Choice: A Collection of Classics

Derrick Carter

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Choice: A Collection of Classics Review

by Andy Kellman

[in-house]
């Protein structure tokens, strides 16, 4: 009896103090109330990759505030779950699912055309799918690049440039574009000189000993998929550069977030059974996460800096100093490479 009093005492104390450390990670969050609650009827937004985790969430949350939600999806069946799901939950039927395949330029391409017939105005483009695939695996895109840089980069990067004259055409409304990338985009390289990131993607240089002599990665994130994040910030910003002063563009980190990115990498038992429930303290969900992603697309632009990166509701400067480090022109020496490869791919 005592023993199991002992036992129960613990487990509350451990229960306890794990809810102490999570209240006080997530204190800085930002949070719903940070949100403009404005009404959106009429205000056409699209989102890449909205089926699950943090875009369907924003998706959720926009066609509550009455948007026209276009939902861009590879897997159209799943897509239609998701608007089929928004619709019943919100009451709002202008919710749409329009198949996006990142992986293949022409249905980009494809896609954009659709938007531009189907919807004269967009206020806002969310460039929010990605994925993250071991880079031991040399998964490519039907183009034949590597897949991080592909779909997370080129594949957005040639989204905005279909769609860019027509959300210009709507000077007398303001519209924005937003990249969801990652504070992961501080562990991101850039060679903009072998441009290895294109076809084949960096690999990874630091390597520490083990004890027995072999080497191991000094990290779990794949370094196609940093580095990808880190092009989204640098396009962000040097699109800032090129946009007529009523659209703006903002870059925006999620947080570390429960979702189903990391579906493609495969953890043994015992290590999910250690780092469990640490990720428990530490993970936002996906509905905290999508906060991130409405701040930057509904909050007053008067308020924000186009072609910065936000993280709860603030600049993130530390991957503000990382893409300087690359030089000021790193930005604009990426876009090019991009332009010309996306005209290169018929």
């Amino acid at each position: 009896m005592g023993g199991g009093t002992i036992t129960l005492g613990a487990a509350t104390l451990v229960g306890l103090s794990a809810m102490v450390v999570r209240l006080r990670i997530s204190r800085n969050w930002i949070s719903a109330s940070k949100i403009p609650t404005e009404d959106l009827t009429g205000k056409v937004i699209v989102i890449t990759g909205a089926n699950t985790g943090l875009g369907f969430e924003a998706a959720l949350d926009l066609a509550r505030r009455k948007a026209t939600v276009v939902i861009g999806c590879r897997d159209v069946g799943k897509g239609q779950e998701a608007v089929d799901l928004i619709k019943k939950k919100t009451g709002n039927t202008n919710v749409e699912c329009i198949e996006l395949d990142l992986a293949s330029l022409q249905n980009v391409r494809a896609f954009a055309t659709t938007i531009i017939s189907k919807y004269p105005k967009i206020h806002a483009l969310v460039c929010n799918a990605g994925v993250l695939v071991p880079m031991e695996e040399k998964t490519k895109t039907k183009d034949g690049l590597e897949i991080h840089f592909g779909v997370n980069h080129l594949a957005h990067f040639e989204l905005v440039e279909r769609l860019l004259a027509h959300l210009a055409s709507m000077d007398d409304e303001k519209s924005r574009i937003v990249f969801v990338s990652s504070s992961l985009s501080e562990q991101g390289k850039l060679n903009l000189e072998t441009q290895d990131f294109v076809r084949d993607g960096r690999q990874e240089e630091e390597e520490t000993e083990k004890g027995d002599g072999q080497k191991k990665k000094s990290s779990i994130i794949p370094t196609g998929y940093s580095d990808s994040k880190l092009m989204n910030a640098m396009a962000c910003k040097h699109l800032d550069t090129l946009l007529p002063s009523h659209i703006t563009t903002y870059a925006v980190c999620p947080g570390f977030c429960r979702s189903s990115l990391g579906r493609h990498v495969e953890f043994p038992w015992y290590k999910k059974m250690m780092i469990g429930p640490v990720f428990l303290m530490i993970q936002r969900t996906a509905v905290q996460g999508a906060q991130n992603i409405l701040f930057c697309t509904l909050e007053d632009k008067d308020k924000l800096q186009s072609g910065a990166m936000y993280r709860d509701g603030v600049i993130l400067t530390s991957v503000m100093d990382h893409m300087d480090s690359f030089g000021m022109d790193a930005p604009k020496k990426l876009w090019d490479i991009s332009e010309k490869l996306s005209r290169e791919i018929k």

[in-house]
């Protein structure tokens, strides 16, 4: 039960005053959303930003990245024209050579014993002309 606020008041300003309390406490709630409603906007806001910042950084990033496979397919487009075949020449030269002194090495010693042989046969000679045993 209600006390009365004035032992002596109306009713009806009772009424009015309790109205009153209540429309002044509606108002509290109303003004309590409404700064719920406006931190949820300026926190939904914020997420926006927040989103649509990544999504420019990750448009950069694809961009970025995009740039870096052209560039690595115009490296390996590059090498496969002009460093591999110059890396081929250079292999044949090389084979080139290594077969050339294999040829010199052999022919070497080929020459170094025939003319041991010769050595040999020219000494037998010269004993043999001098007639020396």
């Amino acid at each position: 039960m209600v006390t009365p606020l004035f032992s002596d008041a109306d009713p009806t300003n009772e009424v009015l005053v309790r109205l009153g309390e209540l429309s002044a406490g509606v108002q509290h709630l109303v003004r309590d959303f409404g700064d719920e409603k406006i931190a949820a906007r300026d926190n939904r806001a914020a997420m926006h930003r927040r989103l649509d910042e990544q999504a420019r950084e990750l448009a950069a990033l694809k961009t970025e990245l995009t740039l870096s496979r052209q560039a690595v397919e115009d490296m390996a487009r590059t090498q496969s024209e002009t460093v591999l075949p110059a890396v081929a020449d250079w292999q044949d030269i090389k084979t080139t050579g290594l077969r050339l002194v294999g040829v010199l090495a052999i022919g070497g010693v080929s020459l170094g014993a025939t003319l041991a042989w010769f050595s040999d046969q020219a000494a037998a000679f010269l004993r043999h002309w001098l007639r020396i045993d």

Derrick Carter follows Frankie Knuckles, François Kevorkian, Danny Tenaglia, and Tony Humphries in one of the most impressive DJ series running. As the producer and DJ conveys in the liner notes, the project was taken extremely seriously, and he reached the finish line after an arduous process of track selecting, sequencing, and mixing. This two-disc set, like the others in the series, homes in on material that has played a crucial role in the development of dance music; though a couple tracks date from the '90s, the set is dominated by music that helped form the sound of Chicago's clubs and airwaves from the late '70s through the end of the '80s. It starts off in grand, loopy style, with Savage Progress' "Heart Begins to Beat" -- an off-kilter regional favorite full of feral percussion, drunken horn blurts, and pouty vocals that predated Siouxsie & the Banshees' "Peek-a-Boo" by four years. The remainder of the first disc is heavy on oddball disco, from Klein + M.B.O.'s "The MBO Theme" to the Adnaloy 12" mix of Kid Creole & the Coconuts' "Yolanda," but it also fits in later tracks, like the Staple Singers' cover of Talking Heads' "Slippery People" and Lil' Louis & the World's "Nyce and Slow (The Luv Bug)" (one of those tunes where the title offers the perfect description). The second disc is just as stimulating, filled out with highlights like A Guy Called Gerald's "Trip City (Milton Keynes Mix)," Mr. Fingers' "Mystery of Love (Dub Mix)," Frankie Knuckles and Jamie Principle's "Baby Wants to Ride (House of Trix)," and uh, yeah(?), Jean Paul Gaultier's "How to Do That." The mixing is done with emphasis on the tracks, not the transitions; Carter doesn't attempt to pull off anything fancy, choosing instead to let each selection play out as much as possible. As alluded to above, a nice bonus is the extensive liner notes. Carter also spends the space providing track-by-track commentary; full of anecdotes and witty asides, they go far beyond the customary "This one's great -- I was the first in my city to cane this"-type malarkey.

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